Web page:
With regard to the question of which aspect of processing T1 is responsible for the second phase of the AB complex—i.e., the AB deficit—the finding of an all-or-none contingency between T1 awareness (i.e. reportability) and the occurrence of an AB deficit makes clear that the processes that mediate T1 awareness are directly responsible for this effect. Taken together with our previous findings showing attenuation of the AB when an additional target is presented just prior to T2 (Nieuwenstein et al., 2009) this finding poses an interesting challenge to the various models of the AB. While the present findings show that mere awareness of a first isolated stimulus suffices to trigger an AB, our previous findings suggest that the occurrence of this effect can be cancelled out by precuing T2, or by presenting a rapid sequence of successive targets, that is, by manipulations that involve adding more targets to the trial sequence! Indeed, most of the models do not appear able to explain this conundrum because they assume that the AB either derives from a disruptive effect of the T1 mask (refuted by the finding of an AB in the absence of a T1 mask), or from a fundamental limitation inherent to the processes required for target reportability (refuted by the finding that inserting additional targets into the inter-target interval attenuates the AB). 
One model that is capable of explaining both why the AB can be evoked in the absence of post-T1 distractors and why additional targets can attenuate the effect is the episodic simultaneous type—serial token model proposed by Wyble, Bowman, and Nieuwenstein (2009). As most models of the AB, the eSTST model distinguishes between a fleeting but high-capacity stage of visual and conceptual representation (Stage 1), an ensuing stage of working memory consolidation (Stage 2) that is required for input from Stage 1 to be transformed into a durable, reportable representation, and an attentional enhancement mechanism that controls the transfer of information from Stage 1 to Stage 2. What differentiates eSTST from the other blink models is its assumption that the attentional enhancement mechanism is subject to competing inhibitory and excitatory inputs from Stage 2 and Stage 1, respectively. More specifically, eSTST assumes that while detection of a potentially relevant stimulus in Stage 1 triggers attentional enhancement—an effect implemented as a transient, non-selective amplification of activation in Stage 1, the ongoing processing of a target in Stage 2 has an inhibitory effect on attentional enhancement.4 Thus, whether or not the model provides attentional enhancement to a target detected in Stage 1 depends on whether Stage 2 is occupied, such that more target input is needed to trigger attentional enhancement once Stage 2 is occupied by a preceding target. With this assumption, the model meets the challenge posed by our findings as it predicts that conscious perception (Stage 2 processing) of T1 causes the AB by inhibiting attention while this effect may be overruled by a rapid sequence of successive targets or by precuing T2 (because new targets work against Stage-2 induced inhibition through the excitatory connection between Stage 1 target representations and the attentional enhancement mechanism; for details about the model and simulations of the cuing effect and the extended sparing effect, see Wyble, Bowman, & Nieuwenstein, 2009). Under these conditions of extended sparing and temporal cuing, the model allows for multiple targets to be encoded in parallel, with only minor costs to reportability of the individual target identities. A final noteworthy finding that is also covered by eSTST model is the present finding of an all-or-none contingency between T1 awareness and the occurrence of an AB deficit. This finding is predicted by eSTST because it assumes that Stage 2 processing is initiated whenever a representation activated in Stage 1 reaches a certain activation threshold (see also, Sergent & Dehaene, 2004).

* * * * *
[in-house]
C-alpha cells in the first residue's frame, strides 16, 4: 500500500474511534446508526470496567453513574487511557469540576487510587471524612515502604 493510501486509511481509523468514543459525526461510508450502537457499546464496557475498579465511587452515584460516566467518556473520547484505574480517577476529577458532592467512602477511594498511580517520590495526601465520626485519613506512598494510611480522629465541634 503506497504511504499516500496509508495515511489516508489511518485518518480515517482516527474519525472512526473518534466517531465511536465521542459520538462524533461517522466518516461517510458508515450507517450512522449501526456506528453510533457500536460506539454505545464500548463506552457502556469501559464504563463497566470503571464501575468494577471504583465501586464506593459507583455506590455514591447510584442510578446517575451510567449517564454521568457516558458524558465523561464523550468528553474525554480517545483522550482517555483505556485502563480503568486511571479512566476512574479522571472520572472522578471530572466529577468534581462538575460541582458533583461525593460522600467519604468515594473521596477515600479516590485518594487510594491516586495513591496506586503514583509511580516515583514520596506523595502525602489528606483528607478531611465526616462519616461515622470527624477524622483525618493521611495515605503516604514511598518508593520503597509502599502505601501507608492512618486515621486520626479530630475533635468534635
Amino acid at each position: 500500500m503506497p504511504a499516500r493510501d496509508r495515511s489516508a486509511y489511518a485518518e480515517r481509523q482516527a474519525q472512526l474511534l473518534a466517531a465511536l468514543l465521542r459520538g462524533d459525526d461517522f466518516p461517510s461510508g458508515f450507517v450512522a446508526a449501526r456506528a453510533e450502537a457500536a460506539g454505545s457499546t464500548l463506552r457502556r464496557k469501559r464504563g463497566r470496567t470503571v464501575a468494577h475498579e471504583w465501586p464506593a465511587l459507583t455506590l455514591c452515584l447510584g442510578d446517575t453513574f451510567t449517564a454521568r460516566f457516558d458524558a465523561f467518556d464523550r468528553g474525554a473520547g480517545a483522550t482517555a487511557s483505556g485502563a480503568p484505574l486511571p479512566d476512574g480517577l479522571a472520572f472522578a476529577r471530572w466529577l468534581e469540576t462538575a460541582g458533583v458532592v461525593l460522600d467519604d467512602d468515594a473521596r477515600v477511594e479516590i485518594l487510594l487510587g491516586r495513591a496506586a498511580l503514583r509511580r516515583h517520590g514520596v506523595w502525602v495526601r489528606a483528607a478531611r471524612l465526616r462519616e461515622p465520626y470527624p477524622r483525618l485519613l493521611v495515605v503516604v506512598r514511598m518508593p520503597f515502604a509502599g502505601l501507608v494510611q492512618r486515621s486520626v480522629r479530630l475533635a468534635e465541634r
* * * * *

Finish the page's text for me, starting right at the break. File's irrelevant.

In summary, the present study shows that the AB is a highly robust effect that is triggered whenever a newly encountered stimulus enters visual awareness, regardless of the exposure duration and task-relevance of that stimulus, and regardless of whether that stimulus is masked. In this regard, the present findings defy the general consensus that has resulted from 20 years of research on the AB by demonstrating that neither a T1 mask, nor a demanding T1 task is in fact necessary for the elicitation of an AB deficit. Instead, mere perception of a first visual stimulus suffices to produce an archetypal U-shaped attentional blink effect consisting of both a T2 sparing effect and an ensuing AB deficit. Crucially, however, whether these effects are observed depends critically on the exposure duration of that stimulus, such that the behavioral manifestation of the AB evoked by an unmasked and familiar first stimulus requires a highly sensitive probe task. An interesting venue for future research will be to further explore the generality of the AB observed with an unmasked T1.